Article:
Lance Armstrong Defied Odds During Historic Pro Cycling Career

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02/17/2011| 0 comments
by Reuters and Roadcycling.com
Lance Armstrong. Photo Fotoreporter Sirotti.
Lance Armstrong. Photo Fotoreporter Sirotti.

Lance Armstrong Defied Odds During Historic Pro Cycling Career

Few athletes, let alone cyclists, have attracted the enormous amount of criticism as Lance Armstrong and responded with such colossal success.

Few athletes, let alone cyclists, have attracted the enormous amount of criticism as Lance Armstrong and responded with such colossal success.

The American, who formally announced his retirement on Wednesday at age 39, defied incredible odds to win cycling's most famous and gruelling event, the Tour de France, a record seven times.

That alone would have been extraordinary enough but the fact his achievements came after he survived cancer that doctors thought would kill him, made his success all the more inspiring while raising questions from his opponents about how he did it.

The Texan was already on his way to reaching the top when he won a stage of the Tour de France then the world road racing title in 1993, aged 21.

He won a handful of races in Europe and the United States and another stage of the Tour de France in 1995 but his world suddenly came crashing down in 1996 when he was diagnosed with testicular cancer that had spread to his brain and lungs.

Doctors gave him less than a 50 percent chance of survival but after undergoing extensive chemotherapy and having the tumours removed, he was declared free of the disease and cleared to resume riding.

In 1999, Armstrong completed a fairytale return that had all the makings of a Hollywood blockbuster when he won the Tour de France for the first time, after the two previous victors, the 1997 champion Jan Ullrich and the 1998 winner Marco Pantani, both missed the race.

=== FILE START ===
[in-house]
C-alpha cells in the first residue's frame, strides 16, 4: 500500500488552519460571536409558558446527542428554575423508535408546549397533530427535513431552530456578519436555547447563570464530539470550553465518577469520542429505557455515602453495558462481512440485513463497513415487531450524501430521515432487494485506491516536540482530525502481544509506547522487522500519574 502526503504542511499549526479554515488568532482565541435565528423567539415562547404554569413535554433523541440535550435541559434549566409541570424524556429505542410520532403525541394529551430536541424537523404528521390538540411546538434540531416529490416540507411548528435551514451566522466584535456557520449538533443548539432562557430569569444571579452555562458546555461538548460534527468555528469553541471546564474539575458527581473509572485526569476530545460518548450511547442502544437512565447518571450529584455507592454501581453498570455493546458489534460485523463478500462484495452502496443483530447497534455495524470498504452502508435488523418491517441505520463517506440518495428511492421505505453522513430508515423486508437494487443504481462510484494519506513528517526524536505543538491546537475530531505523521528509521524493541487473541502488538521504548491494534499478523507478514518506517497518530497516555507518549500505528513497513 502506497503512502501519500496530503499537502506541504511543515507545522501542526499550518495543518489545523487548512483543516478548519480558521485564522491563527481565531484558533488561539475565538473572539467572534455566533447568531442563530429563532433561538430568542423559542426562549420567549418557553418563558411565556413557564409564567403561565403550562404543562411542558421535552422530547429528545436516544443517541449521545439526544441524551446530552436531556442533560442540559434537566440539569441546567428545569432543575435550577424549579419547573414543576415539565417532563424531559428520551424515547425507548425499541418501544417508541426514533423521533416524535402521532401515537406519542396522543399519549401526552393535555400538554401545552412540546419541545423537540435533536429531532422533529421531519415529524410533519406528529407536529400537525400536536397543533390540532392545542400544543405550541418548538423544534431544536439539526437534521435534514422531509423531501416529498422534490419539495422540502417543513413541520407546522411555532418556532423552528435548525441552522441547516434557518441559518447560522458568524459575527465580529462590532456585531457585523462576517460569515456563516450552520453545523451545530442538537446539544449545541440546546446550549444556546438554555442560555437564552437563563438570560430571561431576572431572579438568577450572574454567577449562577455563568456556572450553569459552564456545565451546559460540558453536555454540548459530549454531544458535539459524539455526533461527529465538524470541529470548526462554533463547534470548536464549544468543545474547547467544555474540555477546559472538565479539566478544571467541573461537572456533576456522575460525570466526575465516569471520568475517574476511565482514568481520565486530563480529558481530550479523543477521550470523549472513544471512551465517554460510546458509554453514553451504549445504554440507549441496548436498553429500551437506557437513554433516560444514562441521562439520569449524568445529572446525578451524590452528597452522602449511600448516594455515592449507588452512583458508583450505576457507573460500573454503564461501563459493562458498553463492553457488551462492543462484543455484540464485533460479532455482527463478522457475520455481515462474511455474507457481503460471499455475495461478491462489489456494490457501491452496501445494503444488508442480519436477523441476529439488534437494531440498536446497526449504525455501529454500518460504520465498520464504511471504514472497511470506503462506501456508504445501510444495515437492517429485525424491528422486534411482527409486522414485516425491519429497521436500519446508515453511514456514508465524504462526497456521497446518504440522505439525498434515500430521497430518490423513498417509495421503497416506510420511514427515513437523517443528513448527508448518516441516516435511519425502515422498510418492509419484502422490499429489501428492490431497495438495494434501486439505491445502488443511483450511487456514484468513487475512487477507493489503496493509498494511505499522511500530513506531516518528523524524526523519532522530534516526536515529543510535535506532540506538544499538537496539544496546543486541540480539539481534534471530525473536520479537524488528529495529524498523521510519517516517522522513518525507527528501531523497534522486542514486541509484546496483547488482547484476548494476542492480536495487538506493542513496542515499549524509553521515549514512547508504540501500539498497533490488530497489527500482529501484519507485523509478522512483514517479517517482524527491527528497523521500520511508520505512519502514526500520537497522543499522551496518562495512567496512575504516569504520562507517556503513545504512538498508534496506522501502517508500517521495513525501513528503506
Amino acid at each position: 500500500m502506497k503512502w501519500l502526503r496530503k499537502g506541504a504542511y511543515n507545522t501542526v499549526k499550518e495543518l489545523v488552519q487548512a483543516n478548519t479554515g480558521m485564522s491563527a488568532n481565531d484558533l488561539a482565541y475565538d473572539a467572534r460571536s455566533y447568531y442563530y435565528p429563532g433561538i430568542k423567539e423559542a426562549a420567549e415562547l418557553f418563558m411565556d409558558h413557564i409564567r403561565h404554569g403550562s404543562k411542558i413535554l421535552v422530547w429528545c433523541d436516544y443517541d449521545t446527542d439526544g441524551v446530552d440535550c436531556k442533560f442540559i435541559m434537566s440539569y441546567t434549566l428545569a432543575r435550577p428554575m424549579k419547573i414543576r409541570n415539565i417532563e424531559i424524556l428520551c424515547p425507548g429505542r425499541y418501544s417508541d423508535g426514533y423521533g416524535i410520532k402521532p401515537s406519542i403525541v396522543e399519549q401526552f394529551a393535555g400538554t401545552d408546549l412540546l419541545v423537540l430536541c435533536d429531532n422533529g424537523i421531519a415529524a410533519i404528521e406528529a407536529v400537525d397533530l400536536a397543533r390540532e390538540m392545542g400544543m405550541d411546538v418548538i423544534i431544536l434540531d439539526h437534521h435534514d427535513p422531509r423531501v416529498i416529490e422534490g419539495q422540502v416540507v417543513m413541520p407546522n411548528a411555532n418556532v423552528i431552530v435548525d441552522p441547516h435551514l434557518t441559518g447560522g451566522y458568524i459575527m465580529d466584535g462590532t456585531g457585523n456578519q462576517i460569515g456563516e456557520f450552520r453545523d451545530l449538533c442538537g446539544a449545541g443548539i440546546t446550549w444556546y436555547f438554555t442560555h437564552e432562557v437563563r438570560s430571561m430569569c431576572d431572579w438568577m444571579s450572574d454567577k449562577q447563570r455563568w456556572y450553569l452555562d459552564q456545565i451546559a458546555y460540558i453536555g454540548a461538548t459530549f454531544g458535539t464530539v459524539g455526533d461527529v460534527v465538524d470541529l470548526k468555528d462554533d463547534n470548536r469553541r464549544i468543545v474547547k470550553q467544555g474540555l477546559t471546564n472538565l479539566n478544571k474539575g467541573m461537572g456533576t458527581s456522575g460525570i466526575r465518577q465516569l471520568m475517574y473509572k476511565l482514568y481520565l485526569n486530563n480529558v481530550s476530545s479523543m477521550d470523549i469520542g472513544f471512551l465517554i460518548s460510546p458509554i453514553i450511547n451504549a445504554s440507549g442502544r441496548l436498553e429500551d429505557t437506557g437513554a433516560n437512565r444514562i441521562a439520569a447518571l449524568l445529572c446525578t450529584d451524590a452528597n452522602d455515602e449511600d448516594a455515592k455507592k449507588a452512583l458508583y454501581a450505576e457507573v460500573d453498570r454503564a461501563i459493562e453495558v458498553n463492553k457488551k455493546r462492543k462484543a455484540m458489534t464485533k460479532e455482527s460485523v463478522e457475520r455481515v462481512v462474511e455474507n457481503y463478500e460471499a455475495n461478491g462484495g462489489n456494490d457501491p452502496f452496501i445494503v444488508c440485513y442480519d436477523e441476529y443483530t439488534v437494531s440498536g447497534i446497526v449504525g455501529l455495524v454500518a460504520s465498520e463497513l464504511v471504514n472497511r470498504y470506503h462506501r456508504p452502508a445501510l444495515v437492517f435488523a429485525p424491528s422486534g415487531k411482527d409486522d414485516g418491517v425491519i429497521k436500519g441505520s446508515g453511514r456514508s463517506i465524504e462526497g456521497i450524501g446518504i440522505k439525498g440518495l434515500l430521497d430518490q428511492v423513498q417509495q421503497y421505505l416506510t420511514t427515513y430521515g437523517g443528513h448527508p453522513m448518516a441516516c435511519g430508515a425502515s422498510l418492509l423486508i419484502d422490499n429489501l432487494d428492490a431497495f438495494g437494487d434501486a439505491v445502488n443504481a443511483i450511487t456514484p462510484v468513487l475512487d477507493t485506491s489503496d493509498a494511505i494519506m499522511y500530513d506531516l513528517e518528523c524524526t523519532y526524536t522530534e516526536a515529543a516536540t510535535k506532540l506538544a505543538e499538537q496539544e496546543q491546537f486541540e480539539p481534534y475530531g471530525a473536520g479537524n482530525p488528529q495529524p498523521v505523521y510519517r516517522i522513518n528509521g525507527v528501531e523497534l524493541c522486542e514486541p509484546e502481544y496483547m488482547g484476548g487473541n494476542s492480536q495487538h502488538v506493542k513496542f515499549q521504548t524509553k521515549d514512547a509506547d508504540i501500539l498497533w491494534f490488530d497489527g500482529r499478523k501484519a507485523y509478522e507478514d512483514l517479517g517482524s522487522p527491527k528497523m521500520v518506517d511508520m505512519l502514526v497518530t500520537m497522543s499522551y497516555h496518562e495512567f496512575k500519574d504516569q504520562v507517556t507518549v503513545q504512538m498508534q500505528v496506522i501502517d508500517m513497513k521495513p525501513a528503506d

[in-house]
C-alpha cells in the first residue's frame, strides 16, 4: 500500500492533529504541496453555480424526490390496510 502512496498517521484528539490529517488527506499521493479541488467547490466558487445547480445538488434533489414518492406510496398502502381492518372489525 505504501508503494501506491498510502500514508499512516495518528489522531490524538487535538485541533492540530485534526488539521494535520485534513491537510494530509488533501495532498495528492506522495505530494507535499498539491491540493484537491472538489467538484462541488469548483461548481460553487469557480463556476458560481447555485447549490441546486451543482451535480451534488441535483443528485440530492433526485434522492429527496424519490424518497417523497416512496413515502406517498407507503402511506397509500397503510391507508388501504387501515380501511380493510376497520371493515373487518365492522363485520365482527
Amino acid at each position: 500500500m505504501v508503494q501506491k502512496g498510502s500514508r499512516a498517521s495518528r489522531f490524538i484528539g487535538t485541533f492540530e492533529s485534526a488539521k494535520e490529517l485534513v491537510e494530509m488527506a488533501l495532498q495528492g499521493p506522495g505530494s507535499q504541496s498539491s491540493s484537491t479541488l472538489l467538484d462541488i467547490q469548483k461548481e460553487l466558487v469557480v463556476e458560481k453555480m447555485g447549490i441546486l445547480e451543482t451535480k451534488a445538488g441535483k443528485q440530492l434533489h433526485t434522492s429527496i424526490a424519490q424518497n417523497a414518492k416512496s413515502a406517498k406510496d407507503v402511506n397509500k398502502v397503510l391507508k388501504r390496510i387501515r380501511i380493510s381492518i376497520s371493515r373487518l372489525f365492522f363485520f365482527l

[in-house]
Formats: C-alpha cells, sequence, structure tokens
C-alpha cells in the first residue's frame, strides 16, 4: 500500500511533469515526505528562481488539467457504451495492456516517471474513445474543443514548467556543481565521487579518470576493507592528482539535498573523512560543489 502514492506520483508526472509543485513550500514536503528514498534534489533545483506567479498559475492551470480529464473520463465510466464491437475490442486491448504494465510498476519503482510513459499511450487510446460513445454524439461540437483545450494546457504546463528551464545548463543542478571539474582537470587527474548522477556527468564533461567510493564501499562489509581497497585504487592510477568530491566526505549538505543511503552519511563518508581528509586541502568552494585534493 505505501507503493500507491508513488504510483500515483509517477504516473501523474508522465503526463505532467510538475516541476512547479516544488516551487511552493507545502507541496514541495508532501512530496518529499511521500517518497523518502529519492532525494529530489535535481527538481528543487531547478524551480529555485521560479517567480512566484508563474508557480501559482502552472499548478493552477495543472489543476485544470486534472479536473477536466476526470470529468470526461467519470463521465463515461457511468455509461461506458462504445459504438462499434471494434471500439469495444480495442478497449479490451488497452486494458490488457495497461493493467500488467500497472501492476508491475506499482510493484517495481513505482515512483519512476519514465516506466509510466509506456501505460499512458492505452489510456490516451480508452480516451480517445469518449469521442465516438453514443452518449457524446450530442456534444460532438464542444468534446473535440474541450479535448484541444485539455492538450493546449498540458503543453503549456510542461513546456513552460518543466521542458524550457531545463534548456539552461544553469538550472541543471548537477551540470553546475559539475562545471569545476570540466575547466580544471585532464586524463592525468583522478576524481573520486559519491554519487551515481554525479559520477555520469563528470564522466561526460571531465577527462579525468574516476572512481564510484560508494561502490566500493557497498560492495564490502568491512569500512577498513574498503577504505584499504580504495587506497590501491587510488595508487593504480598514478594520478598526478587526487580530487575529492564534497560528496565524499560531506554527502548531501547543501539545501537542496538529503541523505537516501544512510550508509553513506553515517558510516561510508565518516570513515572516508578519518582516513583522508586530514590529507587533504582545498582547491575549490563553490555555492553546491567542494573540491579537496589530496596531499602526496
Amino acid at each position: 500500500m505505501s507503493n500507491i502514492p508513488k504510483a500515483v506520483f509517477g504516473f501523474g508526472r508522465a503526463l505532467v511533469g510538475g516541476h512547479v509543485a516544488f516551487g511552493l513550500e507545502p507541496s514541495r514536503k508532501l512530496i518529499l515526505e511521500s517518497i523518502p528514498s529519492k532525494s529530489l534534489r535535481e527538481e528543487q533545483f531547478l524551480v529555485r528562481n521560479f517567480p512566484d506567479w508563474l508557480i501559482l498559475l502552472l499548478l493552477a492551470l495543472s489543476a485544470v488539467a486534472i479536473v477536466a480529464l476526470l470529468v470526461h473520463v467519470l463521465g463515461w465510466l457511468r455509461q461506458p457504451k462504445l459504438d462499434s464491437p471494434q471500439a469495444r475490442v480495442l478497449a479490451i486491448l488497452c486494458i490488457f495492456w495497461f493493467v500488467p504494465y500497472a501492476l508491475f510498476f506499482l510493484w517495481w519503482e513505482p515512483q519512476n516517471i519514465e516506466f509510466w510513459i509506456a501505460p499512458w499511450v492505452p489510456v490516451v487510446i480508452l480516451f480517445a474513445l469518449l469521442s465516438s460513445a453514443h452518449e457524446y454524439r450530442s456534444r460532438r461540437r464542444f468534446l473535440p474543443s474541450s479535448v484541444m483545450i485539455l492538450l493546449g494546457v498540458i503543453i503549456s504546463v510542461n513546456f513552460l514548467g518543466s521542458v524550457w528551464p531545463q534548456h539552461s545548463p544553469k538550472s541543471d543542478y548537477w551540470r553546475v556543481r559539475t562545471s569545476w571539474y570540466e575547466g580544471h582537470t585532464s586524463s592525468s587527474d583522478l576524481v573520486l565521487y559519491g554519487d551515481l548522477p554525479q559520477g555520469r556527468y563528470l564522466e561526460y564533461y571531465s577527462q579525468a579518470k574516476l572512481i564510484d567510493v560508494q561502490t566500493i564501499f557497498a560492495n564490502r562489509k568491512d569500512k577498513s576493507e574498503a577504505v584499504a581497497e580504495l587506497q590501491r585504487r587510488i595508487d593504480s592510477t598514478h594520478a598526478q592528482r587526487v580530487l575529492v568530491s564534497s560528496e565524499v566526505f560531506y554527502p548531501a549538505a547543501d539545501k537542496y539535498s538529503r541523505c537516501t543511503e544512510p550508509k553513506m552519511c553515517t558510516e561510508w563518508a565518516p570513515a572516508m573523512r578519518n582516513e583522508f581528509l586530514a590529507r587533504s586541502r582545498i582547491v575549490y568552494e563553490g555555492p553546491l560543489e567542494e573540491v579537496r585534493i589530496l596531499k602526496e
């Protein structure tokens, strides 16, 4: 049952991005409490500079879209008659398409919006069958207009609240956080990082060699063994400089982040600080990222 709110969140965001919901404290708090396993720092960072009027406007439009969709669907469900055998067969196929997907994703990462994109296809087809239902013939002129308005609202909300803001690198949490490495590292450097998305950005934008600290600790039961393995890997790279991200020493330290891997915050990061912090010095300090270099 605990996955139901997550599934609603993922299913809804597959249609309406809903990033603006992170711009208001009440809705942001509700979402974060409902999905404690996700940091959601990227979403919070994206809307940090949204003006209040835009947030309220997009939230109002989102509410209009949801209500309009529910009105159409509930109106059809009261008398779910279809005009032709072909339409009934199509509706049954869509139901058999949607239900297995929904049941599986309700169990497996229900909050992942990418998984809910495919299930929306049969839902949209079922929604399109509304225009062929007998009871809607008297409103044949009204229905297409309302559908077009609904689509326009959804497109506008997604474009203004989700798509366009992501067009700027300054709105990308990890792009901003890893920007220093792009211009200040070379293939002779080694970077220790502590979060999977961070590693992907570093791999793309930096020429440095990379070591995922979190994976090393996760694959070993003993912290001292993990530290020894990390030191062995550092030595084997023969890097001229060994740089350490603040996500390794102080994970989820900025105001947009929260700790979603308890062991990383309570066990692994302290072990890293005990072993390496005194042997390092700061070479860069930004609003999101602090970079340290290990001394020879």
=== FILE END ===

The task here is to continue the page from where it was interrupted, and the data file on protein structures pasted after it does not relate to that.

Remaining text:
Few expected Armstrong would be as dominant once his two main rivals returned to the race but he was, winning the Tour each of the next six seasons, surpassing the previous record of five wins, jointly held by Jacques Anquetil, Eddy Merckx, Bernard Hinault and Miguel Indurain.

But his achievements were often accompanied by accusations of foul play. Although he never failed a doping test, he was persistently dogged by claims his success was aided by performance-enhancing drugs.

Armstrong boasted incredibly strong legs and above normal aerobic capacity for a relatively small man, standing 1.77 metres (5 feet 9-1/2 inches) tall and weighing around 75 kilograms (165 pounds).

But he always maintained he was clean and pointed to the fact he was one of the most tested athletes in any sport as proof of his innocence.

In 2005, after his seventh successive win in the Tour de France, Lance Armstrong announced he was retiring from the sport, but made a comeback in 2009 at the age of 37.

He said that he missed the thrill of competition but was driven by a greater cause and wanted to use his global profile to promote cancer awareness. He is the founder and chairman of his own foundation.

Armstrong finished a creditable third behind his team mate Alberto Contador in the 2009 Tour de France then 23rd last year, after moving to the RadioShack team. He said that would be his last appearance in France and his final race of any sort was at the Tour Down Under in Australia last month.

He had planned

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